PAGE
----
The biggest winners in the stock market are often driven by megatrends.
These are new technologies, and other demographic or macroeconomic developments, that drive massive changes in business. Think video streaming and Netflix, e-commerce and Amazon, or mobile technology and Apple. Not surprisingly, all three stocks were big winners over the last decade.
Just as emerging technologies and megatrends drove big investing gains in the 2010s, the 2020s will be similar. Two of the most promising trends that are just taking off are telemedicine and the hybrid cloud. Let’s discuss these opportunities, and see why you can profit from Teladoc Health (NYSE:TDOC) and Nutanix(NASDAQ:NTNX).
Why telemedicine is a megatrend
It’s no secret that the U.S. healthcare system is broken. Americans hate the healthcare industry more than any other institution in the country, including Wall Street banks and Congress. There’s no shortage of politicians offering solutions to the healthcare crisis, and plenty of companies, from start-ups to behemoths like Amazon and CVS Health, have sought ways to improve the industry as well. But one of the biggest disruptors and fastest-growing segments in healthcare is telemedicine, the process of seeing a doctor remotely using video communication technology. Among the benefits of telemedicine are that it’s convenient and cost-effective; its applications should only grow as technology improves, and more insurers and doctors embrace it.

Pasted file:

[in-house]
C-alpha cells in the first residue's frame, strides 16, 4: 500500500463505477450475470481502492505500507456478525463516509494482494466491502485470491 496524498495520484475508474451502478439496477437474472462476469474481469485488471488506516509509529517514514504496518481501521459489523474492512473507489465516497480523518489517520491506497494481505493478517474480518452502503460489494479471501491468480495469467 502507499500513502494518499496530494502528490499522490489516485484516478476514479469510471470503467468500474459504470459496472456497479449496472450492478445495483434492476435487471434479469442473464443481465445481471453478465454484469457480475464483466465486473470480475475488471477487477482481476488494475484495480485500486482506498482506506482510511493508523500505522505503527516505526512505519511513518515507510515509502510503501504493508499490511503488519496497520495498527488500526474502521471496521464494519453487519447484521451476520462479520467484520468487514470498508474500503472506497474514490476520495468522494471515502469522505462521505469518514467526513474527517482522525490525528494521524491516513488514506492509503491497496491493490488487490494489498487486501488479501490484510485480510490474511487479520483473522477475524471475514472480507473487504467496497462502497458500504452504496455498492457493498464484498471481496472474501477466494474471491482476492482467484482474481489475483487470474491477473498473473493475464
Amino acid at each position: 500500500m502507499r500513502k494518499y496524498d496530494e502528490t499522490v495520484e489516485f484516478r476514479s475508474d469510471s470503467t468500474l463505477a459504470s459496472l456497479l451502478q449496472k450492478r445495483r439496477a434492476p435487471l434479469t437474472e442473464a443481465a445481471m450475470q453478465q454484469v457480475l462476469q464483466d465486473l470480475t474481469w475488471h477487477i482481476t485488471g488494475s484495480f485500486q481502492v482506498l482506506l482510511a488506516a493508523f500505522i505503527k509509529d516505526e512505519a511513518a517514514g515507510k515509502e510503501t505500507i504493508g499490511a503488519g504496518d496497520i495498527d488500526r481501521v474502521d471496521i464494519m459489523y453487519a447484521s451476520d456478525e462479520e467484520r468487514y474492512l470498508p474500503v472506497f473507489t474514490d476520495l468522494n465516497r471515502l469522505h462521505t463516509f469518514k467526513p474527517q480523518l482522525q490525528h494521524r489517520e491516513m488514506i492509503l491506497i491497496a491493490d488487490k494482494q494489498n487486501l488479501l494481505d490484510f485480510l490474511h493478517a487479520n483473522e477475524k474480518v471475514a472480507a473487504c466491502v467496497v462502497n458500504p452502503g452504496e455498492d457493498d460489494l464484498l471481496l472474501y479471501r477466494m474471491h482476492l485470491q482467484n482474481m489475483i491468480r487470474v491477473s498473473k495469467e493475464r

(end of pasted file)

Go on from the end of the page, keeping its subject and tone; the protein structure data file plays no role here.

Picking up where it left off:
According to Fortune Business Insights, the global telehealth market is expected to grow by a compound annual growth rate of 23.4% through 2026, to $266.8 billion, up from $49.8 billion in 2018.